Research questions were driven by this need to engage with these citizens and communities and especially around several important questions: do such citizens and groups want to participate in a constitutional discussion; what is important to them and what are their priorities should they wish to participate; and if they do not wish to participate or if they face obstacles in their participation, what are these obstacles and what might be done about them? We engaged in open-ended conversations with some 120 politically and constitutionally disengaged participants across the island in both Northern Ireland and the Republic. We engaged with them in a series of in-depth interviews, in focus groups, and in a series of informal deliberative cafés, which is a participatory research method. We talked with migrant groups, disadvantaged young people, university young people, women's groups including Border women's groups, gender activists, and citizens and communities all accessed through community organisations. They came from North, South and from the Border area. They came from different backgrounds. There were people who identify as unionist or as nationalist, and those who identify as neither. Their main interests were in social issues rather than directly political issues.
Most of our work was with mixed groups, mixed focus groups and mixed deliberative cafes. We wanted to access their views on this debate and on North-South relations. We designed the research in a way that would focus on the participants' own voices and their own perspectives to drive and to shape the discussion in the way that they wanted it to, to focus on their values and their priorities, and to facilitate research in a way that enabled them to voice their own concerns. We also designed a set of focus groups conducted by Ipsos MORI with a representative sample of the constitutionally undecided. These were groups of people who have been surveyed to say that should there be a referendum on the future of the constitutional status of the island, they would be undecided and would not know how to vote. This was another 30 participants, half from the North and half from the South.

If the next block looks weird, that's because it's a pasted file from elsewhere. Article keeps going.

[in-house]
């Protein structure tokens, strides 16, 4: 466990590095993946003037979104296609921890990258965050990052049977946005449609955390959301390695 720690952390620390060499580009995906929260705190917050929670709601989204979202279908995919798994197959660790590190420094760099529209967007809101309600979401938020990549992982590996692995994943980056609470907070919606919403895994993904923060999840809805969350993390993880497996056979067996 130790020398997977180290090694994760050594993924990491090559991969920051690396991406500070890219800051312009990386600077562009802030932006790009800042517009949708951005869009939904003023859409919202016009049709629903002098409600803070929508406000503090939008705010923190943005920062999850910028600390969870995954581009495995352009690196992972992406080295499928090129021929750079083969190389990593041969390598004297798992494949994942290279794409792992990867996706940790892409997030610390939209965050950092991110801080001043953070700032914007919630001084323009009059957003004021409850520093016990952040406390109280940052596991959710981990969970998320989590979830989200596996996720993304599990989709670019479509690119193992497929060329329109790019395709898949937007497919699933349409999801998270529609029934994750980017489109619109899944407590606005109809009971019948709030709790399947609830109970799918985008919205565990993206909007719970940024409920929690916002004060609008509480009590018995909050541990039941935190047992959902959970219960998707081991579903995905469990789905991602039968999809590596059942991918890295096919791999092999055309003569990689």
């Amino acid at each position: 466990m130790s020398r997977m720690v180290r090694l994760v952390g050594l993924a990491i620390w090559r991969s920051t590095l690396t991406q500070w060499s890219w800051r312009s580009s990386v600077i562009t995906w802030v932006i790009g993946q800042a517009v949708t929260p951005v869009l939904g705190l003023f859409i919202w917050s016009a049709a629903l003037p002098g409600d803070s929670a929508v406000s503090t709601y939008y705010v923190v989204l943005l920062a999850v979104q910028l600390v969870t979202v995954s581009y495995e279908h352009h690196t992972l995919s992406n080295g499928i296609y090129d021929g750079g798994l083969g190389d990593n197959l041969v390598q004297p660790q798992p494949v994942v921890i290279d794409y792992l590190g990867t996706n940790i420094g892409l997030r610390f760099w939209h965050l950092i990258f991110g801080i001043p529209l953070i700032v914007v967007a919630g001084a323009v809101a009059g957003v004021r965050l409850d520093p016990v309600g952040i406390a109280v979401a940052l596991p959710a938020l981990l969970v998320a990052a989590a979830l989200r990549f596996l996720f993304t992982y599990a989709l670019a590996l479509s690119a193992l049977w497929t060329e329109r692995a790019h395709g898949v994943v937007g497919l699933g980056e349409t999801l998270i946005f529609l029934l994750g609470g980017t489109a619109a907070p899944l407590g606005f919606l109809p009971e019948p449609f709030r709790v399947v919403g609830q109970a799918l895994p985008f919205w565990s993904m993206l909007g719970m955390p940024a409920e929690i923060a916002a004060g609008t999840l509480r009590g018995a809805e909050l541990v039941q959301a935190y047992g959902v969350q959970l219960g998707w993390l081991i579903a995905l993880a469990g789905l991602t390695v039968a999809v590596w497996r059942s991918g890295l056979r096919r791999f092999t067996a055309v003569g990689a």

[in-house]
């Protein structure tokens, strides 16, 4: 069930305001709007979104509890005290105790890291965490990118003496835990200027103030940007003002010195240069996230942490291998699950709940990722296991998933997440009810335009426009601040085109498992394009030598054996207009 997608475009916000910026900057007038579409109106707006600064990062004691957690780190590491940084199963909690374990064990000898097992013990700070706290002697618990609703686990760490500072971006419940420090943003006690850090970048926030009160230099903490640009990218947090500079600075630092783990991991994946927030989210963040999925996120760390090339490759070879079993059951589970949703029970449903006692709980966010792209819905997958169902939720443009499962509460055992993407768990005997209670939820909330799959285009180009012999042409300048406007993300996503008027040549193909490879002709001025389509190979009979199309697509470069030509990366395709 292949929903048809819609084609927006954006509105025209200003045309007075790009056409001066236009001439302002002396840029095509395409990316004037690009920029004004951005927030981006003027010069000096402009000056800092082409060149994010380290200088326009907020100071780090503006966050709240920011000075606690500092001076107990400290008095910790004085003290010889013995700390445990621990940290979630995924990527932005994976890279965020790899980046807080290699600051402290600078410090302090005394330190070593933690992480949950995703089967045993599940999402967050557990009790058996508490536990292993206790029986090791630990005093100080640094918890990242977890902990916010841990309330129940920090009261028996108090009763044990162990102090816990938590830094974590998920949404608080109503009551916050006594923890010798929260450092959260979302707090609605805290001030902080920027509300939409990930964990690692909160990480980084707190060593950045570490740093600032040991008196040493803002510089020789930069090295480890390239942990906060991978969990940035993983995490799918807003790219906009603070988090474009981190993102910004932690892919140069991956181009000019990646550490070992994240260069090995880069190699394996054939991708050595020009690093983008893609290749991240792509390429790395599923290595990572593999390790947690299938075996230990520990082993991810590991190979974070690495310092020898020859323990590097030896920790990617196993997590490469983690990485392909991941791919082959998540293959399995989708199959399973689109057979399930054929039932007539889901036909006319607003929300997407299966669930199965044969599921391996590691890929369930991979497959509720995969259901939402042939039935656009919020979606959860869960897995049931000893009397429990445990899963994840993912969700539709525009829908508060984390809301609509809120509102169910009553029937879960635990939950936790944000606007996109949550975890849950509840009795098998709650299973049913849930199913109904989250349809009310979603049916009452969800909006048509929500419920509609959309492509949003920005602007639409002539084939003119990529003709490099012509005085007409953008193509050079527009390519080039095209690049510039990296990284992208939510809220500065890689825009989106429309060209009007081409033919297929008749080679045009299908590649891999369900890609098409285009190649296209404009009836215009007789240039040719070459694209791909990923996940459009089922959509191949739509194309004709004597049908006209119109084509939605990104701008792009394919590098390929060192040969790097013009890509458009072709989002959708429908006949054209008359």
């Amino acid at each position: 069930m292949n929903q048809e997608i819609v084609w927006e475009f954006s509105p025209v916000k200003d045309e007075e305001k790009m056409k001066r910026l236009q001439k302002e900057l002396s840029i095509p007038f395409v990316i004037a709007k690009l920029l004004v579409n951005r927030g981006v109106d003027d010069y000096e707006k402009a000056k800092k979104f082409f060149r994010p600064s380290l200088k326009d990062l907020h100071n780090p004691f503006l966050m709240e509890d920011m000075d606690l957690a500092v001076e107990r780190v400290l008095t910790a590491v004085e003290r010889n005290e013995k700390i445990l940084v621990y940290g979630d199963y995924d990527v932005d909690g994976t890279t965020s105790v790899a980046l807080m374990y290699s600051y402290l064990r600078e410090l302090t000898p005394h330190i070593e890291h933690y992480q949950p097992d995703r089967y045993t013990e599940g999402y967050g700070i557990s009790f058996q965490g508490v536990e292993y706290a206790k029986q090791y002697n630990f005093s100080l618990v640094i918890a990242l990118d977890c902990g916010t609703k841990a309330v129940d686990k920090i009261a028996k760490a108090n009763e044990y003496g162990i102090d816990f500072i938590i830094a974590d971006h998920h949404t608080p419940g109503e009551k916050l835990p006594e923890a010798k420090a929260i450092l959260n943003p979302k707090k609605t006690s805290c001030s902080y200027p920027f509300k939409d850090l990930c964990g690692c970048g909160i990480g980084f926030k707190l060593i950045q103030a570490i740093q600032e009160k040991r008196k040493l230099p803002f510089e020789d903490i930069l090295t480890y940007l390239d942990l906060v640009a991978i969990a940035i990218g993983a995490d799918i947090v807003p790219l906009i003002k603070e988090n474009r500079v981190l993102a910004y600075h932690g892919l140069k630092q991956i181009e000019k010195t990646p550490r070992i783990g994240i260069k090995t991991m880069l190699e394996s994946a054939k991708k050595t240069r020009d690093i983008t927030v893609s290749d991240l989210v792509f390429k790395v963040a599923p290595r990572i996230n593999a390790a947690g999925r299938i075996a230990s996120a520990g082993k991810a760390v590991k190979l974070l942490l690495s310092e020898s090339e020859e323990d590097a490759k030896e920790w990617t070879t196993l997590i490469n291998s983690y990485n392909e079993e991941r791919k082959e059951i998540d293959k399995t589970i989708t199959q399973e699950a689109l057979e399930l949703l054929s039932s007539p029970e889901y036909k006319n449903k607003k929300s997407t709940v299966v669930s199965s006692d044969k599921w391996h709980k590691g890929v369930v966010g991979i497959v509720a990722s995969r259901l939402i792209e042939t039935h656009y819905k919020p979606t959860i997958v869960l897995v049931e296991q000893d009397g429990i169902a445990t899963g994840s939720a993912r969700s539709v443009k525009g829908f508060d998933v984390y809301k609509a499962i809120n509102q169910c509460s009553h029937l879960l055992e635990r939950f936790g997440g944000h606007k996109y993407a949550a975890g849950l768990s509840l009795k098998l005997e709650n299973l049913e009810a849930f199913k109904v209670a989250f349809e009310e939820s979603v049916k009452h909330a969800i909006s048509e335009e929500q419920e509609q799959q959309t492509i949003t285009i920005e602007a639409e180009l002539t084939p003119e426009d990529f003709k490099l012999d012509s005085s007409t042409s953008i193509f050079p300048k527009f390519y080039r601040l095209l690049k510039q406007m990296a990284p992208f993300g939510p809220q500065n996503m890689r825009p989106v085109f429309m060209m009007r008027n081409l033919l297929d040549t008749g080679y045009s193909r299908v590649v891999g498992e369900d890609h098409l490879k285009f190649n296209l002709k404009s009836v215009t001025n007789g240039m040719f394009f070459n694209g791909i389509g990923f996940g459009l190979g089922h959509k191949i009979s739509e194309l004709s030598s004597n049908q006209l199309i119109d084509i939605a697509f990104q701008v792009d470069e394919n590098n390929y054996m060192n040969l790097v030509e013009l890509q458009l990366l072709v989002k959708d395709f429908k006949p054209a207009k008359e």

Following these different projects, we tested our findings in a policy seminar and in academic workshops. We worked with fellow academics, with politicians and community partners. We had a policy seminar in June 2022 with a number of policymakers from Dublin and Belfast. Our work was really about developing and experimenting with informal and small-scale deliberative sessions. These sessions were designed to be educative and explore different policy questions with the communities that we had engaged with and how people relate these policy problems that they had identified as important to the wider political and constitutional questions. Our work was multi-method and evidence based.
Although the work was not representative, we suggest that the findings are meaningful and credible in showing patterns of response of large sections of the population. It helped us to map ways towards having a more inclusive discussion on the island's constitutional future. The findings are mapped out and described in more detail in the report and a series of academic publications. I will start to explain the findings and then I will invite Professor Todd to take over.
We found considerable and important convergence among these diverse groups on their values and their priorities for what they wanted to see happen in the discussions.
We found the more people talked, the more there was convergence. Importantly, we found that when there was greater participation, this did not bring about increased polarisation, as some fear with this discussion. Rather, it allowed participants to think about and share their views and avoid having knee-jerk reactions. Frequently, participants re-engaged with statements they had made early on and qualified them, learned from one another's viewpoints and shared those experiences. I will now hand over to Professor Todd.
Professor Jennifer Todd: